Details of omadacycline tests show efficacy against skin infections, pneumonia


By Gene Emery

(Reuters Health) - Two global double-blind tests of the new broad-spectrum antibiotic omadacycline show it is effective when given once a day for treating acquired bacterial pneumonia or acute bacterial skin and skin structure infections, although its role in treating drug-resistant pathogens remains unproven.

In the pneumonia study, it proved to be non-inferior to moxifloxacin, with comparable cure levels and levels of side effects.

Similarly, in the test on people with acute bacterial skin and skin-structure infections, omadacycline reduced the size of the lesion by at least 20% in 84.8% of the cases versus a rate of 85.5% with twice-daily linezolid, making it non-inferior for that use as well.

Derived from the tetracycline class, the drug is designed to avoid the mechanisms that have allowed a host of bacteria to become resistant to tetracycline itself.

The results, published online February 6 by The New England Journal of Medicine, served as the basis for the U.S. Food and Drug Administration's approval of drug for both indications on October 2. It became commercially available in the U.S. Tuesday.

But Dr. Henry Chambers, an infectious disease expert at Zuckerberg San Francisco General Hospital, notes in a Journal editorial that patients who were suspected to have a drug-resistant pathogen were excluded from the pneumonia trial, as were people with septic shock, immunologic deficiency and hemodynamic instability.

Thus, the role of omadacycline in treating pathogens that are resistant to established drugs "is a question desperately in need of an answer," he said.

"Well designed clinical trials of omadacycline for the treatment of infections caused by multiple-drug-resistant gram-negative pathogens are needed to determine its real value as an antibacterial agent," Dr. Chambers said.

At Boston-based Paratek Pharmaceuticals, which conducted and financed both studies, Chief Medical Officer Dr. Evan Loh, a co-author on both Journal papers, told Reuters Health by phone that the drug could be important in the fight against drug resistance.

"Now there is a once-daily, broad-spectrum, well-tolerated, IV and oral drug that's approved for both skin infections and pneumonia. It's the first one of these drugs with those indications to be approved and put on the market in the last 20 years," he said. "Now maybe doctors can change the selection pressure for resistance, which is good for patients in the long term."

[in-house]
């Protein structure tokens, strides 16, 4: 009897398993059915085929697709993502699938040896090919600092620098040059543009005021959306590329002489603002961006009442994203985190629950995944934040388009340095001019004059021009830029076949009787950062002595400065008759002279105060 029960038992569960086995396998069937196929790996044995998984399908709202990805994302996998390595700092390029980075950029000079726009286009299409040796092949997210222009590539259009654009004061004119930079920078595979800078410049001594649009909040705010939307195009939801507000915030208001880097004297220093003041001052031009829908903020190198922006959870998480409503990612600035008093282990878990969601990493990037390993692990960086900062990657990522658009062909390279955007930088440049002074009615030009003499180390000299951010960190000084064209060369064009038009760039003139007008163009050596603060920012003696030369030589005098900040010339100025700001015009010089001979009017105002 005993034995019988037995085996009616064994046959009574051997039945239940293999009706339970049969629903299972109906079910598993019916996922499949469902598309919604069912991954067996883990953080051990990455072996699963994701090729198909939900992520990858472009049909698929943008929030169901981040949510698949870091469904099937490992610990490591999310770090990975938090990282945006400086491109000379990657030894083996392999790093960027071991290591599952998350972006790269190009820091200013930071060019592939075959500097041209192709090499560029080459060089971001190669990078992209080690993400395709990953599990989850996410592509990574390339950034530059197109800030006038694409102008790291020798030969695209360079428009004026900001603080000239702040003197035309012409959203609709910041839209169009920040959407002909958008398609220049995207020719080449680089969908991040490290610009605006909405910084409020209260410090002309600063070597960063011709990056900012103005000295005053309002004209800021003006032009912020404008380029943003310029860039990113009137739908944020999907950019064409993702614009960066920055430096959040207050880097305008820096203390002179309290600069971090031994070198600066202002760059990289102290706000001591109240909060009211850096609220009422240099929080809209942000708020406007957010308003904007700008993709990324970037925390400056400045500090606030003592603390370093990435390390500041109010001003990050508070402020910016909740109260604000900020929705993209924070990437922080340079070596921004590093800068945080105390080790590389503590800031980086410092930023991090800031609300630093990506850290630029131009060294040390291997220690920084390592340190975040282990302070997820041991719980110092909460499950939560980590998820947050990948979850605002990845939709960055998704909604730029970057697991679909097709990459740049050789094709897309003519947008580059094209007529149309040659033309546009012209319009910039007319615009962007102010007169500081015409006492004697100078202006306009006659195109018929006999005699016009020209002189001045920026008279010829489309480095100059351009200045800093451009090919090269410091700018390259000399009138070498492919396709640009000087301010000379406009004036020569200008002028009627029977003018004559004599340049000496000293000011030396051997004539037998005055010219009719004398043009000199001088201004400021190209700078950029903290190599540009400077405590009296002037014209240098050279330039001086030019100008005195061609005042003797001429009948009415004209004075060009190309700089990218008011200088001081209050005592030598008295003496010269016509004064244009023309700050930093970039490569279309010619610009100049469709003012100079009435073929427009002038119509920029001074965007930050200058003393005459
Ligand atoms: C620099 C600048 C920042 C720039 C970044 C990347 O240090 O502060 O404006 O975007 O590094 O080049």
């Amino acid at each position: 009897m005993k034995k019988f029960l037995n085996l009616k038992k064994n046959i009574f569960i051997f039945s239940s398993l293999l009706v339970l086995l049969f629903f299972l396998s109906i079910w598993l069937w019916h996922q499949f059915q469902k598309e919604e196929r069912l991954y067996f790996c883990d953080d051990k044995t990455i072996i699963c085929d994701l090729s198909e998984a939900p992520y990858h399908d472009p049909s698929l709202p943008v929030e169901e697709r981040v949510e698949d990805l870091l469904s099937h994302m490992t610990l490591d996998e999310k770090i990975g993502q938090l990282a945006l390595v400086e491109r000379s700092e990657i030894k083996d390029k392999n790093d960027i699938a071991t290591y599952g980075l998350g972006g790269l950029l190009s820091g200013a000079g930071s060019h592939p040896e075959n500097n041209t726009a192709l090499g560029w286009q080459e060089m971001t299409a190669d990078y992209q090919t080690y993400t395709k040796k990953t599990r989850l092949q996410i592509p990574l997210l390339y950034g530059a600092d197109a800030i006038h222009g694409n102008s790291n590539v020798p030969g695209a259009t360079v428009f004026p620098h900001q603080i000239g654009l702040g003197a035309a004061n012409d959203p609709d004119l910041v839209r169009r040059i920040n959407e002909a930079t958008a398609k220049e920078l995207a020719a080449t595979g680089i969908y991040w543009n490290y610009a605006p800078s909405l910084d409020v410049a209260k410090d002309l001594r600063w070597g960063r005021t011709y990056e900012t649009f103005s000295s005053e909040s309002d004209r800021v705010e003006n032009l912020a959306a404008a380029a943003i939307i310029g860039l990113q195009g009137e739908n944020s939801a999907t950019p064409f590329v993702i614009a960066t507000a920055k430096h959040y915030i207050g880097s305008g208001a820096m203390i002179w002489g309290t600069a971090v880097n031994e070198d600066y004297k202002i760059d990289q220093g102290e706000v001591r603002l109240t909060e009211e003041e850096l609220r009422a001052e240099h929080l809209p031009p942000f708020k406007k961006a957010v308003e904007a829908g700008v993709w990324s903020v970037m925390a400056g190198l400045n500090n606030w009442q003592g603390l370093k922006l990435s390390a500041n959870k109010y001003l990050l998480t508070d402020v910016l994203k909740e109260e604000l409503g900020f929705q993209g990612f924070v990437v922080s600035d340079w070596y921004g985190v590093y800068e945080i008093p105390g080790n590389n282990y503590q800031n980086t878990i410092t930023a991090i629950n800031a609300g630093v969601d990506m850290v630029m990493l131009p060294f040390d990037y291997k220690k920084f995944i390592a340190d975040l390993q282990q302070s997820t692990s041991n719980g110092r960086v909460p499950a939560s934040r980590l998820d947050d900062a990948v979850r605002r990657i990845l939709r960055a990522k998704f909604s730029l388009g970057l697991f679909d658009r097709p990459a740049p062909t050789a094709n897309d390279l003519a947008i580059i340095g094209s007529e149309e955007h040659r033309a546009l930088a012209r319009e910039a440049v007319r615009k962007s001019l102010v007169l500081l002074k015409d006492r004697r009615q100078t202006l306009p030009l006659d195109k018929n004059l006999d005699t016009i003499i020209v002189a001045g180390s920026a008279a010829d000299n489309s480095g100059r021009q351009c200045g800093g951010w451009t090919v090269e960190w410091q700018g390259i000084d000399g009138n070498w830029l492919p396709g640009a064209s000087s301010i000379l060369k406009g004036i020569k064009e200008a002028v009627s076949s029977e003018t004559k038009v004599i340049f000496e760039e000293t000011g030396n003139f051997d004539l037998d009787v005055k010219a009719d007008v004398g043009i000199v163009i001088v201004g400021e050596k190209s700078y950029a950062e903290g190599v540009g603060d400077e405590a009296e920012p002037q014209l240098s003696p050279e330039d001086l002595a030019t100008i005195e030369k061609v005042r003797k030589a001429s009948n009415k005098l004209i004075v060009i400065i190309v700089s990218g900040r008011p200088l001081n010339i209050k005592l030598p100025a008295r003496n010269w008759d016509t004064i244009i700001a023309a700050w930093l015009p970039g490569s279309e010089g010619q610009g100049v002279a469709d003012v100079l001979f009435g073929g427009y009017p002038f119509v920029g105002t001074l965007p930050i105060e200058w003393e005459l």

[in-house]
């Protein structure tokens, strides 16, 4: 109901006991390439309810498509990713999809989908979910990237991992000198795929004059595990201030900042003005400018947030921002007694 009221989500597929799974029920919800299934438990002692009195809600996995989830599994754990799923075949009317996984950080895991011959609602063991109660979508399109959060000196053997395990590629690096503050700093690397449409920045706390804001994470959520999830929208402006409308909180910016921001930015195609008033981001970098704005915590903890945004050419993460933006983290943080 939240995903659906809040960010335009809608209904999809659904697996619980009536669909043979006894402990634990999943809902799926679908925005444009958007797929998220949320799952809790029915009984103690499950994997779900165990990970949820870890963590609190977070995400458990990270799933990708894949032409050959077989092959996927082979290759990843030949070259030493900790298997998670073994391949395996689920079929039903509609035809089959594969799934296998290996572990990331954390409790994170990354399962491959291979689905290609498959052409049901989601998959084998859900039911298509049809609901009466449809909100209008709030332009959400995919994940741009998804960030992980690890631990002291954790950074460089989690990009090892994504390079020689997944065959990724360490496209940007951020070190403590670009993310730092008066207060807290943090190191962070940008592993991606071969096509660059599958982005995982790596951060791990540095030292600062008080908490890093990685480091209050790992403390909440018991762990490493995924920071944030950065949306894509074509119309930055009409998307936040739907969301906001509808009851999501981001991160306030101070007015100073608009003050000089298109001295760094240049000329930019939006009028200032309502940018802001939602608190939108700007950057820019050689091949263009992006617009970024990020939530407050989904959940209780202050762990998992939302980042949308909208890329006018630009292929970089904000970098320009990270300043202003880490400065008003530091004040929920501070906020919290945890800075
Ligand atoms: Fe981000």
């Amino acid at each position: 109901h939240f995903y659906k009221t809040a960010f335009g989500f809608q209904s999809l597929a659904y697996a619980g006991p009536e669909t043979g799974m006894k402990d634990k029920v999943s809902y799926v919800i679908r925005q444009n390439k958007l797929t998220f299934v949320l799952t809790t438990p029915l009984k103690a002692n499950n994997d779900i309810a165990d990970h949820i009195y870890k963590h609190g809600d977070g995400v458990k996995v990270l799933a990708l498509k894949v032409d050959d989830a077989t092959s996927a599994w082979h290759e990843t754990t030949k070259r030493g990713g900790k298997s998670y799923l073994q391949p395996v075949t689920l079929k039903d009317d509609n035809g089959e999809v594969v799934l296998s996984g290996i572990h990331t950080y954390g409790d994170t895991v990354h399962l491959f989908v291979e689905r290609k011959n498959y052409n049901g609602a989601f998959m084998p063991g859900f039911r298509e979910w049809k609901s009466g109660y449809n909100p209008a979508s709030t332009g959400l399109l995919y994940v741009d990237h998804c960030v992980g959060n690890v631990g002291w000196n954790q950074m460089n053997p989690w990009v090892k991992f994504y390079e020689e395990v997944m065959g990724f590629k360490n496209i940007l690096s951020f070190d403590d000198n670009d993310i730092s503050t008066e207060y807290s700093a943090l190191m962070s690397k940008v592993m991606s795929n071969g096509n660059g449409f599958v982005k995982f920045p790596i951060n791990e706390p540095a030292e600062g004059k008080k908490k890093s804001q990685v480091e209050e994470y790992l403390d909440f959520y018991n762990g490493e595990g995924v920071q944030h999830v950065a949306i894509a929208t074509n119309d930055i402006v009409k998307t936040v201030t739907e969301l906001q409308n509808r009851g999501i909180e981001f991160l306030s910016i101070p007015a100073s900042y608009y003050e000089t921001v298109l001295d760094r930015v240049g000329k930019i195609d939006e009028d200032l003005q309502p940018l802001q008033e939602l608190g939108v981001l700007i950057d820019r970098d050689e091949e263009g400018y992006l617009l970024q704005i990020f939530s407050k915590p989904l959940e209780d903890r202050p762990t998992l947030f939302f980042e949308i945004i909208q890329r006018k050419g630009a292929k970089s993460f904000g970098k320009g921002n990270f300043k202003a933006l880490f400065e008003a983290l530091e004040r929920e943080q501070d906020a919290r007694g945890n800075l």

"We went after the two known mechanisms of resistance for tetracyclines," said Dr. Loh. "Bugs will eventually find a way to go around it but based on our work in the lab, we tried to induce resistance and we've been unable to do that. So at least we think (development of resistance) will be a little slower."

It is being sold under the name Nuzyra and is expected to cost $300 to $350 per day, the company said.

According to the U.S. Centers for Disease Control and Prevention, drug-resistant bacteria cause about 2 million illnesses and 23,000 deaths each year.

In the pneumonia study, known as OPTIC, omadacycline was compared to Bayer's Avelox (moxifloxacin), with rates of early clinical response of 81.1% for the new drug and 82.7% with moxifloxacin.

Rates of clinical response in the post-treatment evaluation also showed omadacycline to be noninferior. All patients had a Pneumonia Severity Index risk class score of 2 to 4 on a 5-point scale, where 5 posed the highest risk of death.

The overall rates of adverse events were 41.1% with omadacycline and 48.5% with moxifloxacin.

Omadacycline seemed to produce fewer gastrointestinal side effects, notably with less diarrhea, but the death rate with the newer drug was twice as high, with 8 deaths among the 386 omadacycline patients versus 4 deaths in the 388 taking moxifloxacin.

"The cause of the mortality imbalance was not established," the researchers said. "The causes of the deaths were consistent with the population, and the mortality rates are consistent with the expected range of 1% to 3% in other phase 3 community-acquired bacterial pneumonia trials."

A higher death rate was not seen in the skin infection study, known as OASIS-1, where the target lesion resolved or didn't require further antibacterial therapy seven to 14 days after the final dose in 86.1% of the 316 patients getting omadacycline and 83.6% of the 311 volunteers treated with linezolid, which Pfizer markets as Zyvox.

"In both treatment groups, the median lesion size was reduced by approximately 50% on day 3. It was reduced by approximately 99% in both groups at the end of treatment," the researchers reported.

All of the lesions covered at least 75 square cm at the start of the test. Volunteers with infections that were expected to require more than 14 days of therapy were excluded from the test. People who had carried their lesions for more than three months were also excluded, as were patients whose lesions only contained gram-negative pathogens.

"In both groups, the efficacy of the trial drug was similar for methicillin-susceptible and methicillin-resistant Staphylococcus aureus infections," the team reported.

Again, the most common side effects were gastrointestinal, seen in 18.0% receiving omadacycline and in 15.8% treated with linezolid. Most of those cases included nausea and vomiting.

There were three deaths in that study, none of which were considered related to the antibiotic used.


N Engl J Med 2019

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